Topic: Victoria Woodhull

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Victoria Claflin Woodhull (September 23, 1838 – June 9, 1927) was an American suffragist who was described by Gilded Age newspapers as a leader of the American woman's suffrage movement in the 19th century. She became a colorful and notorious symbol for women's rights, free love, and spiritualism as she fought against corruption and for labor reforms. The authorship of many of her speeches and articles is disputed. Many of her speeches on these subjects were not written by Woodhull herself alone but also by her backers and husband. Either way, her role as a representative of these movements was nonetheless powerful and controversial. She was the first woman along with her sister to operate a brokerage firm in Wall Street and then open a weekly newspaper. She is most famous for her declaration and campaign to run as the first woman for the United States Presidency in 1872. Many of the reforms and ideals espoused by her for the common working class against the corrupt rich business elite were extremely controversial in her time though generations later many of those implemented are now taken for granted. Other ideas and reforms still remain controversial and debated today.

Woodhull was born Victoria California Claflin in Homer, Licking County, Ohio. Her father, Reuben Buckman Claflin was a con man, arsonist, snake oil salesman and occasional fraudulent doctor. Her brothers, Hebern and Maldon, were printers. Victoria was closely associated during most of her life with her sister Tennessee Celeste Claflin, who was seven years younger than she.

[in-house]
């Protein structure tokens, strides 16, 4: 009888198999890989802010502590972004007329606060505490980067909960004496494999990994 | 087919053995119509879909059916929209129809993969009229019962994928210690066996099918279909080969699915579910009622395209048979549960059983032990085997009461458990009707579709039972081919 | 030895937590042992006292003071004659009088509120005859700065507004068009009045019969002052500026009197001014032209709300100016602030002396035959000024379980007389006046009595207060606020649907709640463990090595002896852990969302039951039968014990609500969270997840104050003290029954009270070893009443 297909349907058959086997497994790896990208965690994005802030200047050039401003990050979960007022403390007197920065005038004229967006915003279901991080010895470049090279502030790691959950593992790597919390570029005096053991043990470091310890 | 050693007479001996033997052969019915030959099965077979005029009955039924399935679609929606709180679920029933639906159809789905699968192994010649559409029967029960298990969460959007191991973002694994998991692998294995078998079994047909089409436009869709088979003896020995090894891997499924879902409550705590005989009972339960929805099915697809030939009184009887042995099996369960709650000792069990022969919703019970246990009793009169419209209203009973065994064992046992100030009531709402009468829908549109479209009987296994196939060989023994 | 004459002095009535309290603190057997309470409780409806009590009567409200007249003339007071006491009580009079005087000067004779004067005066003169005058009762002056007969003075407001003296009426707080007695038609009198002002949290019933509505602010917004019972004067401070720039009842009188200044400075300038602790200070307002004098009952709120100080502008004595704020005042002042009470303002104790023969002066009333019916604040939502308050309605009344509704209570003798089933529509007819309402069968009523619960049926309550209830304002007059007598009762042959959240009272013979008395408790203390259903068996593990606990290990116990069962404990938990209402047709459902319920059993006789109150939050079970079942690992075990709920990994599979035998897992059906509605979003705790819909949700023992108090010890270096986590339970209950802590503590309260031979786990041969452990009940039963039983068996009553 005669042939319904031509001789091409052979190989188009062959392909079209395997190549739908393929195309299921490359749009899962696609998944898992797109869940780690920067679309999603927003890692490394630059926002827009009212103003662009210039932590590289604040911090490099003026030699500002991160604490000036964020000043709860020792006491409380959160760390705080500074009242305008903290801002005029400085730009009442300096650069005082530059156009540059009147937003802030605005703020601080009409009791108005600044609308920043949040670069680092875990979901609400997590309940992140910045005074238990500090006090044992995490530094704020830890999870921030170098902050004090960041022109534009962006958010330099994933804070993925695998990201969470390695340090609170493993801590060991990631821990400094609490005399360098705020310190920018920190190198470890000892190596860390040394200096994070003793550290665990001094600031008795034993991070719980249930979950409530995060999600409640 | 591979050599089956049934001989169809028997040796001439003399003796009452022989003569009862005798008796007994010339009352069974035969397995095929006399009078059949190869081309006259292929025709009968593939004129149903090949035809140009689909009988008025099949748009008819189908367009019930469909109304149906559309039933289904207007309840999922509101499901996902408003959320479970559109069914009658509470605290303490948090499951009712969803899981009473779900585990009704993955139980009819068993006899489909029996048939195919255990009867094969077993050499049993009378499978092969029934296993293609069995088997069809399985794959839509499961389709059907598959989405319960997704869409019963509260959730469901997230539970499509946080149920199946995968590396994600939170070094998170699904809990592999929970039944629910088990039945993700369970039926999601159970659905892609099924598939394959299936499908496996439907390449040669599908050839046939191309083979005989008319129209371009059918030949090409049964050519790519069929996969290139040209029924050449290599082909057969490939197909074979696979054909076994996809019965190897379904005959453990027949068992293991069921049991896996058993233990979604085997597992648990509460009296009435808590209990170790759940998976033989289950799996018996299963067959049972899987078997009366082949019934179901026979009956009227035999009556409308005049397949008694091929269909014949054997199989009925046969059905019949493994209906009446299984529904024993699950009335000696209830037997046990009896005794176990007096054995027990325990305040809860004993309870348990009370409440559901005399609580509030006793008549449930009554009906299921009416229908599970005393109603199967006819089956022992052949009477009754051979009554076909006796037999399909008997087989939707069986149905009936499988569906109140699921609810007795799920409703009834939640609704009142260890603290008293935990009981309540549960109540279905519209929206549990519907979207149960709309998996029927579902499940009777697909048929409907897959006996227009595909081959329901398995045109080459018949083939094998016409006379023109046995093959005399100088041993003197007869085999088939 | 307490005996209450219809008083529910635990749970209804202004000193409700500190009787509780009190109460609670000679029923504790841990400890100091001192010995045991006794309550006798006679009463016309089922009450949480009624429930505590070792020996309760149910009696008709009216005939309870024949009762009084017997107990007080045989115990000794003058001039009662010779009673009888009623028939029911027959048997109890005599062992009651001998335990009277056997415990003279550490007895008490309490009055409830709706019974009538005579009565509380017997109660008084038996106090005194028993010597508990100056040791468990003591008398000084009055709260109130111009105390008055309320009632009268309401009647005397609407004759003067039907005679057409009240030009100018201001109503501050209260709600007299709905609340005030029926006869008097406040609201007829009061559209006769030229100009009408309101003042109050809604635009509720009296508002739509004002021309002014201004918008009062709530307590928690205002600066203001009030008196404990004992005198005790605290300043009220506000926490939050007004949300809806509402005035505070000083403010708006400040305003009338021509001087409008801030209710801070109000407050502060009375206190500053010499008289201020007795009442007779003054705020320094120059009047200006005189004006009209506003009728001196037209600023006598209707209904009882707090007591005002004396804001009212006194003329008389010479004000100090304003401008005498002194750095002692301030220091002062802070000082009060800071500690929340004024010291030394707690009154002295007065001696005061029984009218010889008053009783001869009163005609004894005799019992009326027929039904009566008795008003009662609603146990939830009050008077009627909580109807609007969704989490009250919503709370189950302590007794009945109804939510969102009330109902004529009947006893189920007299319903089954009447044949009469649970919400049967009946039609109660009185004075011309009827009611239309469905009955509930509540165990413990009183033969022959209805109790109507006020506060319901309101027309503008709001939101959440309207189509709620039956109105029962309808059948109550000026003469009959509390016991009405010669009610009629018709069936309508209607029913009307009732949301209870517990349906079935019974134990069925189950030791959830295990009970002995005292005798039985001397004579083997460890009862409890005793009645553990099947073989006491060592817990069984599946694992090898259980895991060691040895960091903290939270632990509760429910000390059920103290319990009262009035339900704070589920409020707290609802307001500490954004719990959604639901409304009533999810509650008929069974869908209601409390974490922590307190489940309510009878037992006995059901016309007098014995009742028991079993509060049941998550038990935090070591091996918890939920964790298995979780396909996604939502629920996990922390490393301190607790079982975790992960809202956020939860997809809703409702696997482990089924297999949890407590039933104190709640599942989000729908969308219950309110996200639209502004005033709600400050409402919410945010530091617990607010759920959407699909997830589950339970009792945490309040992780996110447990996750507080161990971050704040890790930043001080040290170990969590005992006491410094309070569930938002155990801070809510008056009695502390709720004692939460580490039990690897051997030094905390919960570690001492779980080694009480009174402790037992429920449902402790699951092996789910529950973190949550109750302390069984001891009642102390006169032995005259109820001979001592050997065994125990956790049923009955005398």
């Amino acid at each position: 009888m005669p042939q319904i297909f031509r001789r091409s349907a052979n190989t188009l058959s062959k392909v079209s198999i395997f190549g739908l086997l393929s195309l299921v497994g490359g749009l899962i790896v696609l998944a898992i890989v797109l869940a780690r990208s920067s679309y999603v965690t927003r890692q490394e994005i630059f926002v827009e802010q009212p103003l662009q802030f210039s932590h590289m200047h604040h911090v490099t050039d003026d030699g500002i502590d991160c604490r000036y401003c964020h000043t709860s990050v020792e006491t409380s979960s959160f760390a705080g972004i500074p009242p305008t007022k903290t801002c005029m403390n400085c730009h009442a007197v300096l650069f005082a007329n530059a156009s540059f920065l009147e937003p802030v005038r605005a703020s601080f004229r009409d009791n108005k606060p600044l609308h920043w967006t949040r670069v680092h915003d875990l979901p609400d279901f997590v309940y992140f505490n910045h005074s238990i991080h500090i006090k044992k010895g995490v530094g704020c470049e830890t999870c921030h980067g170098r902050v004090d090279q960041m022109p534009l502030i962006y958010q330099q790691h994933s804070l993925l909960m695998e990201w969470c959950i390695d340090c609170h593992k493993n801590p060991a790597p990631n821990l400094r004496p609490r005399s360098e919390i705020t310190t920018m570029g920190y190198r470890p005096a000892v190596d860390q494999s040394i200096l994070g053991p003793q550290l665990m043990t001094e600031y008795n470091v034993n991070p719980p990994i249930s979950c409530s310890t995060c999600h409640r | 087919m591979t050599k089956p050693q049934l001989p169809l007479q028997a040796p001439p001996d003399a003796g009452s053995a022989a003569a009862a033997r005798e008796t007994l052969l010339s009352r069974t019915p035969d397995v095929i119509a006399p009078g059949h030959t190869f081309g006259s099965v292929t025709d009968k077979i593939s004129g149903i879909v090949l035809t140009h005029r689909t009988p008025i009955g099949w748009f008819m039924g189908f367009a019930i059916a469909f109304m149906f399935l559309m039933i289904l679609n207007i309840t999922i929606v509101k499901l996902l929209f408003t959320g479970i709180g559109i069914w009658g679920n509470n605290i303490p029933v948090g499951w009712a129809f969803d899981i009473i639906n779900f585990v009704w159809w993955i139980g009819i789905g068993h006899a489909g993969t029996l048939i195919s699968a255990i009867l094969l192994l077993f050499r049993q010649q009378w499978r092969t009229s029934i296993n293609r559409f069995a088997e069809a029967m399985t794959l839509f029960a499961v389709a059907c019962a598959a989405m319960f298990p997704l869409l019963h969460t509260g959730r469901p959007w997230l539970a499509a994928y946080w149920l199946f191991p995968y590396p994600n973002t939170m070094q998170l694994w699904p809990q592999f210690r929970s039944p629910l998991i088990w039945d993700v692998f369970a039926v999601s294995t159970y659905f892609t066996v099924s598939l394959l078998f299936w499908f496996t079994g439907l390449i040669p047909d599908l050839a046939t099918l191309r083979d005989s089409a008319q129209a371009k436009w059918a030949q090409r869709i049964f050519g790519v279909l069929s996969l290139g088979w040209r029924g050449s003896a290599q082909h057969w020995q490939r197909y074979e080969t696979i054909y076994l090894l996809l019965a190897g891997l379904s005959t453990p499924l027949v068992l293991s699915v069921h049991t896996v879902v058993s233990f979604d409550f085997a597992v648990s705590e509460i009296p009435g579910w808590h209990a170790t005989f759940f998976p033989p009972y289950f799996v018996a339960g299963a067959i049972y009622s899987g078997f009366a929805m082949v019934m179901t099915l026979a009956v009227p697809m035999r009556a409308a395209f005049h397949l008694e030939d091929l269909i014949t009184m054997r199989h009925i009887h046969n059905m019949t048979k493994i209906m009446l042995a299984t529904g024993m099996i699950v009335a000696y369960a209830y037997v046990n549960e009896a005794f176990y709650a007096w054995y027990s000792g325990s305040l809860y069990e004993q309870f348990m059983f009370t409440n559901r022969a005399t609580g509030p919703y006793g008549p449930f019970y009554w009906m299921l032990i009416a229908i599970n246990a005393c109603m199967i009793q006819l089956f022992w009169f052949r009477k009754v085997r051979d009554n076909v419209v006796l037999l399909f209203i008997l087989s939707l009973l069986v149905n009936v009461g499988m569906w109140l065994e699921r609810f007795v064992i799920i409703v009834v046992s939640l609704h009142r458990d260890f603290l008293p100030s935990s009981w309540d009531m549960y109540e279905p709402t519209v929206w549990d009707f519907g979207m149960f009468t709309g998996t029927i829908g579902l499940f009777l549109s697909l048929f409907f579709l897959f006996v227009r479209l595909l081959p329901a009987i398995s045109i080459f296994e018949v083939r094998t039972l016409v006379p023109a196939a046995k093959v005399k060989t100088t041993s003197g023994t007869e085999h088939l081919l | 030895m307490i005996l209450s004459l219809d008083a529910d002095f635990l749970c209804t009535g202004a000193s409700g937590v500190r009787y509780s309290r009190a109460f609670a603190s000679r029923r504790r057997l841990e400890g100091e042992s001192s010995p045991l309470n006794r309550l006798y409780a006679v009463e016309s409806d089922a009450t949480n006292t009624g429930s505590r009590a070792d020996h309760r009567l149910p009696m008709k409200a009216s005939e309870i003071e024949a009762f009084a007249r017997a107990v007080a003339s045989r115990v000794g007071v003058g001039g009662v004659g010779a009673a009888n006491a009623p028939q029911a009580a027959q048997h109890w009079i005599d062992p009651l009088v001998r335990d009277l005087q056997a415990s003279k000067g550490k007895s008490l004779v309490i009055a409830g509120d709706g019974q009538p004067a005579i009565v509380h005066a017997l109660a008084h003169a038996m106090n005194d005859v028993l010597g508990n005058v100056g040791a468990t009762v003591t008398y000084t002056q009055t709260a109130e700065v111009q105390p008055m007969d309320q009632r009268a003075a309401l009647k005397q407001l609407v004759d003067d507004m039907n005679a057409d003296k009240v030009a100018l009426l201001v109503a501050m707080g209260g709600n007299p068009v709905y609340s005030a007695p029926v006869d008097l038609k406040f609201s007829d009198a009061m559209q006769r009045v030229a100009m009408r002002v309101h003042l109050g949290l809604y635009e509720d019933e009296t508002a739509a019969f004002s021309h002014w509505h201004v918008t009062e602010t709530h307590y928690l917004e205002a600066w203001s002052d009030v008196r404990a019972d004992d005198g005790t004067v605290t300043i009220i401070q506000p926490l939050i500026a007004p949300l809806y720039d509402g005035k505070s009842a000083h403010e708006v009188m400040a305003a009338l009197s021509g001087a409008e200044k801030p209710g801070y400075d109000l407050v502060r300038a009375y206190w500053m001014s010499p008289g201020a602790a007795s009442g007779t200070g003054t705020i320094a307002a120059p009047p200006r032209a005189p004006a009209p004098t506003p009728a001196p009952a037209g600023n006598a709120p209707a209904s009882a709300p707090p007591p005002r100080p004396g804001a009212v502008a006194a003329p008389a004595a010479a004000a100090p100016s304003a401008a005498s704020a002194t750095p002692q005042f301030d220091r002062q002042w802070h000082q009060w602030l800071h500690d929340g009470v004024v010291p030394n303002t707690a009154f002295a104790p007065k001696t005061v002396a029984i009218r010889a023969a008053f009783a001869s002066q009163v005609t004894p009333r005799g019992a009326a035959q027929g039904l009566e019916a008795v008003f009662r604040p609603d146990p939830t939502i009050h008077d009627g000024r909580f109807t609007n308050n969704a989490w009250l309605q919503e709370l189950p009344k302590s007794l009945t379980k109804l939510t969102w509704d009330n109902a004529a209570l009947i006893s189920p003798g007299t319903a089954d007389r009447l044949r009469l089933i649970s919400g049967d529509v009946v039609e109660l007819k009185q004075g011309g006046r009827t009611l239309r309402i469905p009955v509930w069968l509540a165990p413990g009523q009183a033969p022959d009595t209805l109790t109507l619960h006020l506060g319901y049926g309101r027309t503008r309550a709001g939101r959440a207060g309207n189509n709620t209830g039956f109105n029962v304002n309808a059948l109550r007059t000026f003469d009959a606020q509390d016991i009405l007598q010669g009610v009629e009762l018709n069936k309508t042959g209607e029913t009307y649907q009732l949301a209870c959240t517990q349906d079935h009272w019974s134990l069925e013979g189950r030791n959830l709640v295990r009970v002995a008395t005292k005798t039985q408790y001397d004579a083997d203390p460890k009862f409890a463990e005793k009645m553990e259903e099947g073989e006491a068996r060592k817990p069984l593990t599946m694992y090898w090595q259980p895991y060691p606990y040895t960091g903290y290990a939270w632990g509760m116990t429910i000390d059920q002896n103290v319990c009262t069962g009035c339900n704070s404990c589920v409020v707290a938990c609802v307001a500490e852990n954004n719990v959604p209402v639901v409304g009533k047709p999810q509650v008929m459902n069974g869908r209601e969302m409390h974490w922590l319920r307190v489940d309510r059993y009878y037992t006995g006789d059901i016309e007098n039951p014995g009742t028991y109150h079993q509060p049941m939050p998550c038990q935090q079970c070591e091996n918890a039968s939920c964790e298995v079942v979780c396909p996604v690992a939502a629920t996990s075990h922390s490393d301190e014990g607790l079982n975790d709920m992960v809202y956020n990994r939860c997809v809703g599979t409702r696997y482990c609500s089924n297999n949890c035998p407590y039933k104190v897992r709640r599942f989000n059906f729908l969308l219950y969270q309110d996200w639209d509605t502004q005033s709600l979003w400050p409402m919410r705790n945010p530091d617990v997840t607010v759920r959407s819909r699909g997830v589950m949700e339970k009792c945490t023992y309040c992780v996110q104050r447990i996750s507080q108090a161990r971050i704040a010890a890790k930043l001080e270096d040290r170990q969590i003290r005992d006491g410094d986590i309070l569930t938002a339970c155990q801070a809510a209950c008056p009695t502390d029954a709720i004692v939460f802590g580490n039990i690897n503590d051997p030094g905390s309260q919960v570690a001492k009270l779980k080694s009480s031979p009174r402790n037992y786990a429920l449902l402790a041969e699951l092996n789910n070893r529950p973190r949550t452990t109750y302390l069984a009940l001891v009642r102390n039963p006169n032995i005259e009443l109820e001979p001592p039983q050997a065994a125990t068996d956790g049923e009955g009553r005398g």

When she was just 15, Victoria became engaged to a 28-year-old Canning Woodhull (Channing, in some records) from a town outside of Rochester, New York. Dr. Woodhull was an Ohio medical doctor at a time when formal medical education and licensing were not required to practice medicine in that state. He met Victoria in 1853 when her family consulted him to treat her for an illness. According to some accounts, Canning Woodhull claimed he was the nephew of Caleb Smith Woodhull, mayor of New York City from 1849 to 1851, who was actually a distant cousin. Victoria married Canning Woodhull in November 1853, just a few months after they met, but soon learned that her new husband was an alcoholic and a womanizer, and that she would often be required to work outside the home to support the family. She and Canning had two children, Byron and Zulu (later Zula) Maude. According to one account, Byron was born with an intellectual disability in 1854, a condition Victoria believed was caused by her husband's alcoholism. Another story says his disability resulted from a fall from a window. In 1872 she started a relationship with the anarchist Benjamin Tucker, lasting for 3 years.

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It uses material from the Wikipedia article "Victoria Woodhull."